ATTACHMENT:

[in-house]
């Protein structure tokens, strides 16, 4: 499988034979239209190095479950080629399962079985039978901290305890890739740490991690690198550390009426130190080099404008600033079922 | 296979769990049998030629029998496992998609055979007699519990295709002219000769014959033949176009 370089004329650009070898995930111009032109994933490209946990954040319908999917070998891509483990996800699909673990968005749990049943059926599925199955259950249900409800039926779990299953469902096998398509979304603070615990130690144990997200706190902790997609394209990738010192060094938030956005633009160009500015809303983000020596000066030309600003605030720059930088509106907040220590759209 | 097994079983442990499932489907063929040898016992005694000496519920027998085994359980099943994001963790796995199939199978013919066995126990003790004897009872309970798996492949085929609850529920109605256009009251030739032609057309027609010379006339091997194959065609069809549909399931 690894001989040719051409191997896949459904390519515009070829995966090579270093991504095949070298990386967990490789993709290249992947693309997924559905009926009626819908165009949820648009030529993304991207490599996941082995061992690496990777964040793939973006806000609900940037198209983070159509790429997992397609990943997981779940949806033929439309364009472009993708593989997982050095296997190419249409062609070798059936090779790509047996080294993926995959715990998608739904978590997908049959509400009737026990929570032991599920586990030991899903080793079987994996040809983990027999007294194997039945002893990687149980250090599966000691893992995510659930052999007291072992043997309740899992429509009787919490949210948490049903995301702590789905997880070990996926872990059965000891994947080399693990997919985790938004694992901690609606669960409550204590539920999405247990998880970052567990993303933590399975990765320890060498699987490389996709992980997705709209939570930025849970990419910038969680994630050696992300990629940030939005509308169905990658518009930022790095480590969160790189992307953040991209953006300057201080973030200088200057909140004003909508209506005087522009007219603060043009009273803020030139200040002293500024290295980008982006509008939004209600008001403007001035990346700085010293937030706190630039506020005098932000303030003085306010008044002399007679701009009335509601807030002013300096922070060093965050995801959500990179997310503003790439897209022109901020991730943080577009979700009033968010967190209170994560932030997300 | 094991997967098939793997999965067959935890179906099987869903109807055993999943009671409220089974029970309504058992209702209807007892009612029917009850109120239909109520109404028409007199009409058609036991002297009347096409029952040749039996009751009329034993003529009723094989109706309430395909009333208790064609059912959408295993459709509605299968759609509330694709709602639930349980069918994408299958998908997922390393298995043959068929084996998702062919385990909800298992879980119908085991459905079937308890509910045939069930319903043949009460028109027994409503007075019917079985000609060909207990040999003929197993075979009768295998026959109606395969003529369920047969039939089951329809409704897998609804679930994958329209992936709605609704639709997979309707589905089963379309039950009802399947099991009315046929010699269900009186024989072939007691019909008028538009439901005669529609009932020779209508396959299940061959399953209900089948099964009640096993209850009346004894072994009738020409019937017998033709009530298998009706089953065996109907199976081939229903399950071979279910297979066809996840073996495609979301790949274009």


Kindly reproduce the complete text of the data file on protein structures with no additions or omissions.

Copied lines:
[in-house]
């Protein structure tokens, strides 16, 4: 499988034979239209190095479950080629399962079985039978901290305890890739740490991690690198550390009426130190080099404008600033079922 | 296979769990049998030629029998496992998609055979007699519990295709002219000769014959033949176009 370089004329650009070898995930111009032109994933490209946990954040319908999917070998891509483990996800699909673990968005749990049943059926599925199955259950249900409800039926779990299953469902096998398509979304603070615990130690144990997200706190902790997609394209990738010192060094938030956005633009160009500015809303983000020596000066030309600003605030720059930088509106907040220590759209 | 097994079983442990499932489907063929040898016992005694000496519920027998085994359980099943994001963790796995199939199978013919066995126990003790004897009872309970798996492949085929609850529920109605256009009251030739032609057309027609010379006339091997194959065609069809549909399931 690894001989040719051409191997896949459904390519515009070829995966090579270093991504095949070298990386967990490789993709290249992947693309997924559905009926009626819908165009949820648009030529993304991207490599996941082995061992690496990777964040793939973006806000609900940037198209983070159509790429997992397609990943997981779940949806033929439309364009472009993708593989997982050095296997190419249409062609070798059936090779790509047996080294993926995959715990998608739904978590997908049959509400009737026990929570032991599920586990030991899903080793079987994996040809983990027999007294194997039945002893990687149980250090599966000691893992995510659930052999007291072992043997309740899992429509009787919490949210948490049903995301702590789905997880070990996926872990059965000891994947080399693990997919985790938004694992901690609606669960409550204590539920999405247990998880970052567990993303933590399975990765320890060498699987490389996709992980997705709209939570930025849970990419910038969680994630050696992300990629940030939005509308169905990658518009930022790095480590969160790189992307953040991209953006300057201080973030200088200057909140004003909508209506005087522009007219603060043009009273803020030139200040002293500024290295980008982006509008939004209600008001403007001035990346700085010293937030706190630039506020005098932000303030003085306010008044002399007679701009009335509601807030002013300096922070060093965050995801959500990179997310503003790439897209022109901020991730943080577009979700009033968010967190209170994560932030997300 | 094991997967098939793997999965067959935890179906099987869903109807055993999943009671409220089974029970309504058992209702209807007892009612029917009850109120239909109520109404028409007199009409058609036991002297009347096409029952040749039996009751009329034993003529009723094989109706309430395909009333208790064609059912959408295993459709509605299968759609509330694709709602639930349980069918994408299958998908997922390393298995043959068929084996998702062919385990909800298992879980119908085991459905079937308890509910045939069930319903043949009460028109027994409503007075019917079985000609060909207990040999003929197993075979009768295998026959109606395969003529369920047969039939089951329809409704897998609804679930994958329209992936709605609704639709997979309707589905089963379309039950009802399947099991009315046929010699269900009186024989072939007691019909008028538009439901005669529609009932020779209508396959299940061959399953209900089948099964009640096993209850009346004894072994009738020409019937017998033709009530298998009706089953065996109907199976081939229903399950071979279910297979066809996840073996495609979301790949274009």